||This article includes a list of references, related reading or external links, but its sources remain unclear because it lacks inline citations. (May 2012)|
Digital zoom is a method of decreasing (narrowing) the apparent angle of view of a digital photographic or video image, quality is reduced except for optical zoom. Digital zoom is accomplished by cropping an image down to a centered area with the same aspect ratio as the original, and usually also interpolating the result back up to the pixel dimensions of the original. It is accomplished electronically, with no adjustment of the camera's optics, and no optical resolution is gained in the process. This enlargement of the pixels also creates a pixelation/mosaic effect in the image.
When comparing the image quality achieved by digital zoom with image quality achieved by resizing the image in post-processing, there's a difference between cameras that perform potentially lossy image compression like JPEG, and those that save images in an always lossless Raw image format. In the former case, digital zoom tends to be superior to enlargement in post-processing, because the camera may apply its interpolation before detail is lost to compression. In the latter case, resizing in post-production yields results equal or superior to digital zoom.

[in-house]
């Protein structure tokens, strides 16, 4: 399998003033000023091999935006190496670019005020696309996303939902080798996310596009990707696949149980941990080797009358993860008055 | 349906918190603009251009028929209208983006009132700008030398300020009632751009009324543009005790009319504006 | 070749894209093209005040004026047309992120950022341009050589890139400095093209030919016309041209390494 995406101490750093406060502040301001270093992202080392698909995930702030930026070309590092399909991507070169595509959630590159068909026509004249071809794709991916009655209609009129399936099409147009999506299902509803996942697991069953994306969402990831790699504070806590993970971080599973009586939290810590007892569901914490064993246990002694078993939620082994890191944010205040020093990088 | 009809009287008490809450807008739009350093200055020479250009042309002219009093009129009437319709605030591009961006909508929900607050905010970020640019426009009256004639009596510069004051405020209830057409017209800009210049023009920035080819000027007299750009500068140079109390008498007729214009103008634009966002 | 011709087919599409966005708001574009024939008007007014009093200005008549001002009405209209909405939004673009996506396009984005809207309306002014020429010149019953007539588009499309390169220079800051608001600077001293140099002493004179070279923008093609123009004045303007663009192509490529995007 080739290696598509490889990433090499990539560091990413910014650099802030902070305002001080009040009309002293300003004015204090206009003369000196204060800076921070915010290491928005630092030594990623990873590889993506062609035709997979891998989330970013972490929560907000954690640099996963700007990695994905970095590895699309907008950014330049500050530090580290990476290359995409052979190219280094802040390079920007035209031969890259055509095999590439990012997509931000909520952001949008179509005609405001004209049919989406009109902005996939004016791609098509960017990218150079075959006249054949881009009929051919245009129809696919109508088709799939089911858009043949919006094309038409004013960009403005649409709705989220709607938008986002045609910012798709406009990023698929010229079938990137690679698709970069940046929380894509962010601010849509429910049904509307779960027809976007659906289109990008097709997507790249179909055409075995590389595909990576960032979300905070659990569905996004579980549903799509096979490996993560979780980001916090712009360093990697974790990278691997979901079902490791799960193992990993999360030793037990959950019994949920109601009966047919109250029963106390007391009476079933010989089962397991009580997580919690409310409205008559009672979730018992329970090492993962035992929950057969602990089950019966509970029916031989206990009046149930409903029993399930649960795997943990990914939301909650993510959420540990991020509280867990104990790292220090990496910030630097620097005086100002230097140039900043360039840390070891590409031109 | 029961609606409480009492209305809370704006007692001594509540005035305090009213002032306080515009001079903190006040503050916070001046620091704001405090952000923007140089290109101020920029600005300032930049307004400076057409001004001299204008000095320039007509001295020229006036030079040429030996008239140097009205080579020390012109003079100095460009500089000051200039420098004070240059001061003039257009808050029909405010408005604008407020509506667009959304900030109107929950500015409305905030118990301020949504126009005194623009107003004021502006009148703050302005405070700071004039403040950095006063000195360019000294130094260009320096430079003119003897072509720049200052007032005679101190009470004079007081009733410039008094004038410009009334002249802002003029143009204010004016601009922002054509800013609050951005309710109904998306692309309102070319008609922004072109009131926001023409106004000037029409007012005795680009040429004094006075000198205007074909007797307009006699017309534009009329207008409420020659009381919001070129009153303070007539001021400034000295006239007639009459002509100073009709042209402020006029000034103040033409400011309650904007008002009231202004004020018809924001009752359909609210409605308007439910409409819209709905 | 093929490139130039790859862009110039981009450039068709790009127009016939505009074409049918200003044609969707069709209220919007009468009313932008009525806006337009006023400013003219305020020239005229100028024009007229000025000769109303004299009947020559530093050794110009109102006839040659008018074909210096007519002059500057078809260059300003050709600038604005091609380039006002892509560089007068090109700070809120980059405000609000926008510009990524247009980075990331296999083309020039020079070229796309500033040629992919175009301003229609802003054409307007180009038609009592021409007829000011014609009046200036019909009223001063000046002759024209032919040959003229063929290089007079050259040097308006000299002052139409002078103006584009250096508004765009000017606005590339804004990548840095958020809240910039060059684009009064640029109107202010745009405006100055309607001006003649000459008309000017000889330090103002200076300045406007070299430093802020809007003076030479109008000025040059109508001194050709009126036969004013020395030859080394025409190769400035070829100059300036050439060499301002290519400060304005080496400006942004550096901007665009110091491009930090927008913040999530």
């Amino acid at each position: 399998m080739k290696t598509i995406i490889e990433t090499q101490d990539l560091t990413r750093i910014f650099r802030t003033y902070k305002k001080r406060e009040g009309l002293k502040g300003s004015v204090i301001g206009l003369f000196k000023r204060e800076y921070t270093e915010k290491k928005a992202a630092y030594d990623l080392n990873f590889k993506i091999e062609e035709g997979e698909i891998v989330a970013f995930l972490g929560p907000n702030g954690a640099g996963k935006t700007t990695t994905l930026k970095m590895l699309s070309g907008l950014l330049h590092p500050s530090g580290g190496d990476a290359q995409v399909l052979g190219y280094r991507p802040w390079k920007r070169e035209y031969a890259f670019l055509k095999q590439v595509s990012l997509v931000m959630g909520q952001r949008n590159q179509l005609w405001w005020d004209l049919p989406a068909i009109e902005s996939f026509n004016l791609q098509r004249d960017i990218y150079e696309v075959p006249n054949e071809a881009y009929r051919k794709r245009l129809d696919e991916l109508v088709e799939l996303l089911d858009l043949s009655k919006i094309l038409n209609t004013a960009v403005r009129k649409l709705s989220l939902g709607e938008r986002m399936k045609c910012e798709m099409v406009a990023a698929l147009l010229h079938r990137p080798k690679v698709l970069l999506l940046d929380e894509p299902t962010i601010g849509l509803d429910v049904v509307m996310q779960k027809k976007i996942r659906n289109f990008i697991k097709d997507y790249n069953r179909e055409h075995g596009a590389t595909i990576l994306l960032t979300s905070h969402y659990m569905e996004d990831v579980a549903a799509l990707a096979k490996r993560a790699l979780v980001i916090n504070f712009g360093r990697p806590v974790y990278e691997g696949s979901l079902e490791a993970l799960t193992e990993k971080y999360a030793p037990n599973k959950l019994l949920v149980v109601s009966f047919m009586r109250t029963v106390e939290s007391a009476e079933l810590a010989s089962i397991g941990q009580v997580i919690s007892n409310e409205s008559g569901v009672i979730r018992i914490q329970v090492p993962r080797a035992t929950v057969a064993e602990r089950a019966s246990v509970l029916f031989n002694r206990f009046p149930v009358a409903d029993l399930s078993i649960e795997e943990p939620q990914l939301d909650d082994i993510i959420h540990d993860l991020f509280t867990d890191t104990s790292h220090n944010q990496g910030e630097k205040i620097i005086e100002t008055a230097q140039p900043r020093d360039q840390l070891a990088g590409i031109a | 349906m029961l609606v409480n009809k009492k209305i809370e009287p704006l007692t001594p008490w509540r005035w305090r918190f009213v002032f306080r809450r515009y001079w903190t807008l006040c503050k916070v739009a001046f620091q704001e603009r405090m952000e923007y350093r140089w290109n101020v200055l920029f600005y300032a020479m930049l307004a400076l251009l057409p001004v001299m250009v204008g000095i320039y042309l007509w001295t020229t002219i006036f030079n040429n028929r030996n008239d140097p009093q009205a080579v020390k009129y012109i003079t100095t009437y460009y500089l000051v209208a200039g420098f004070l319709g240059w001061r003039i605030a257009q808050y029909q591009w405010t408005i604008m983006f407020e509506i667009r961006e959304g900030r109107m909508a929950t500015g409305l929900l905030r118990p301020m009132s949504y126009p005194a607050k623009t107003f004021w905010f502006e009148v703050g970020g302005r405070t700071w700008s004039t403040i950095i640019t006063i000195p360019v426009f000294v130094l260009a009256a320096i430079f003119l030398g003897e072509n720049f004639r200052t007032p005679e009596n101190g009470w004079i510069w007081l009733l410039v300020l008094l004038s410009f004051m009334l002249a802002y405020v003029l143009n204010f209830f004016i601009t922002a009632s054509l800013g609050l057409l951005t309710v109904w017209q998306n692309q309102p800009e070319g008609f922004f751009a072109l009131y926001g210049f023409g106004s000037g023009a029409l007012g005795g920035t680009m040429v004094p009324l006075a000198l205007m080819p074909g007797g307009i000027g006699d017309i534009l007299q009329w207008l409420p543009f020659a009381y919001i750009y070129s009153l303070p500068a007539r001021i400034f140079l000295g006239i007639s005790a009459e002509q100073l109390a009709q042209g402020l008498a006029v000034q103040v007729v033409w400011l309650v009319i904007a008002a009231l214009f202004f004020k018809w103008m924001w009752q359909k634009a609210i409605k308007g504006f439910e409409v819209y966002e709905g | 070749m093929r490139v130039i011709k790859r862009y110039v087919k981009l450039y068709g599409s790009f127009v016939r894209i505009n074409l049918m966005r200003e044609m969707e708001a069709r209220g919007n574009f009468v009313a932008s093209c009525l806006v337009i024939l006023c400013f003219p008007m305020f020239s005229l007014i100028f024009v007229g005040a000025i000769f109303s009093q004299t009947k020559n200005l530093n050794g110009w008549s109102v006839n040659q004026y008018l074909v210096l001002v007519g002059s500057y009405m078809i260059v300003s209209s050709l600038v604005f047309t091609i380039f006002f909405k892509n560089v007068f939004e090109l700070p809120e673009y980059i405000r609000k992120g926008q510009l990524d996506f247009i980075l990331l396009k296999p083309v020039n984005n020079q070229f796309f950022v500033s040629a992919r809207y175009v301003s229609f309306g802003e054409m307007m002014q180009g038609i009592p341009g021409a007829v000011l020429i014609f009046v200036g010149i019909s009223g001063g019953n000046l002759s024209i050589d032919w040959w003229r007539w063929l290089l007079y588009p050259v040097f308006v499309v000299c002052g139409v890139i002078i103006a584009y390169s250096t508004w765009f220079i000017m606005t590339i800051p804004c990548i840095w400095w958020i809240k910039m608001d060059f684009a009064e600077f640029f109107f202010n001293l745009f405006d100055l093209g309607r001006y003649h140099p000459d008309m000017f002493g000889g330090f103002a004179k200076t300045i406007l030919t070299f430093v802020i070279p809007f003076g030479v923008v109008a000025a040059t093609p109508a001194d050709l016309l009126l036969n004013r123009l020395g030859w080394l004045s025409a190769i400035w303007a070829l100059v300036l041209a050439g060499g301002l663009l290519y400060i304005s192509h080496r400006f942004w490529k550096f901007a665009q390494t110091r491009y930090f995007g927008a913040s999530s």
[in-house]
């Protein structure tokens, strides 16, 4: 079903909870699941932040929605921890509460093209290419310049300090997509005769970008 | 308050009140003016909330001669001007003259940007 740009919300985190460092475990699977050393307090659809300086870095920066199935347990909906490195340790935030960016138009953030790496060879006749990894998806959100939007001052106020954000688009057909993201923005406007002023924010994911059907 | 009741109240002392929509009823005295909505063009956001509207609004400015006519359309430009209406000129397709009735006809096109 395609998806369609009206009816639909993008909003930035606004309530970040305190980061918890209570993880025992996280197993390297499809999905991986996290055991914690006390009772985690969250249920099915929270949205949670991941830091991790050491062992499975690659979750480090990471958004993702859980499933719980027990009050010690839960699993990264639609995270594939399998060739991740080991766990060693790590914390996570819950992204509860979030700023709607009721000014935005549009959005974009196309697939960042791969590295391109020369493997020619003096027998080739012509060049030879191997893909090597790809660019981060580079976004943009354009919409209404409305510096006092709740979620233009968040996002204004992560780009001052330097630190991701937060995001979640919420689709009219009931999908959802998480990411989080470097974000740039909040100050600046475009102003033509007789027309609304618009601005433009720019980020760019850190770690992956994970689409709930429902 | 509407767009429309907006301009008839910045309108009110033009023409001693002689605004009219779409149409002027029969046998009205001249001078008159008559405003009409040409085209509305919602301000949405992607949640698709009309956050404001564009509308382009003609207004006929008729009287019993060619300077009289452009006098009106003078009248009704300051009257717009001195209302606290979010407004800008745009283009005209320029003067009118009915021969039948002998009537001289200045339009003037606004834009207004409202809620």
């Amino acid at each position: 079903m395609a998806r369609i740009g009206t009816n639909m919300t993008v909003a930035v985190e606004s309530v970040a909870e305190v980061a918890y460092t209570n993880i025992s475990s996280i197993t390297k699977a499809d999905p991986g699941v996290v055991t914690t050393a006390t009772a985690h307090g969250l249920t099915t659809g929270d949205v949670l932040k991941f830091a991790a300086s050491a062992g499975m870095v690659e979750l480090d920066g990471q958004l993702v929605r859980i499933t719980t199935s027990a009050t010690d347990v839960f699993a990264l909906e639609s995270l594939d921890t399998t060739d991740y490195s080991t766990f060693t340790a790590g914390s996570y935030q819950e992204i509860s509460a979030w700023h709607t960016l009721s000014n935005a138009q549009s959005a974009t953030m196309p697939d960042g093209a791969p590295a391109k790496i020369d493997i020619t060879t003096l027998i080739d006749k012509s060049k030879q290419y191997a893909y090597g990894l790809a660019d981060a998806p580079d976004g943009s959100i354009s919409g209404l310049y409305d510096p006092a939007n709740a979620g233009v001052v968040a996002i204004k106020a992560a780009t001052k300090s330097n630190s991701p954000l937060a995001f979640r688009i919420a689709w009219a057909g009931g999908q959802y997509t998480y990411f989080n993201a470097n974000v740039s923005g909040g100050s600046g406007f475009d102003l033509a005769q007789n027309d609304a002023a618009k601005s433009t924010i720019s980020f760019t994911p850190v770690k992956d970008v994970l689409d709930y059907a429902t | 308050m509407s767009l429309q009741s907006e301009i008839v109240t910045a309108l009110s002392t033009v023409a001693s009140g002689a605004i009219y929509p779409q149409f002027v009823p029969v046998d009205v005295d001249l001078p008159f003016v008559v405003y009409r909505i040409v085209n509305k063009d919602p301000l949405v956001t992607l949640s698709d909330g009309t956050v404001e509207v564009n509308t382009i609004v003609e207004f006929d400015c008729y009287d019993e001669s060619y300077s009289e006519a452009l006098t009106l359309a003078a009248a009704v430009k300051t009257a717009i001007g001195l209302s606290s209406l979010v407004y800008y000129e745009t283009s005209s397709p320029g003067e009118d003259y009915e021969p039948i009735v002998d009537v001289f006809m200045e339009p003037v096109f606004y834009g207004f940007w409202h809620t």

Some digital cameras rely entirely on digital zoom, lacking a real zoom lens, as on most camera phones. Other cameras do have a real zoom lens, but apply digital zoom automatically once its longest focal length has been reached. Professional cameras generally do not feature digital zoom.
See also 
- Image scaling
- Teleside converter - a secondary lens made for fixed lenses that increases the focal length
- Zoom lens
|This photography-related article is a stub. You can help Wikipedia by expanding it.|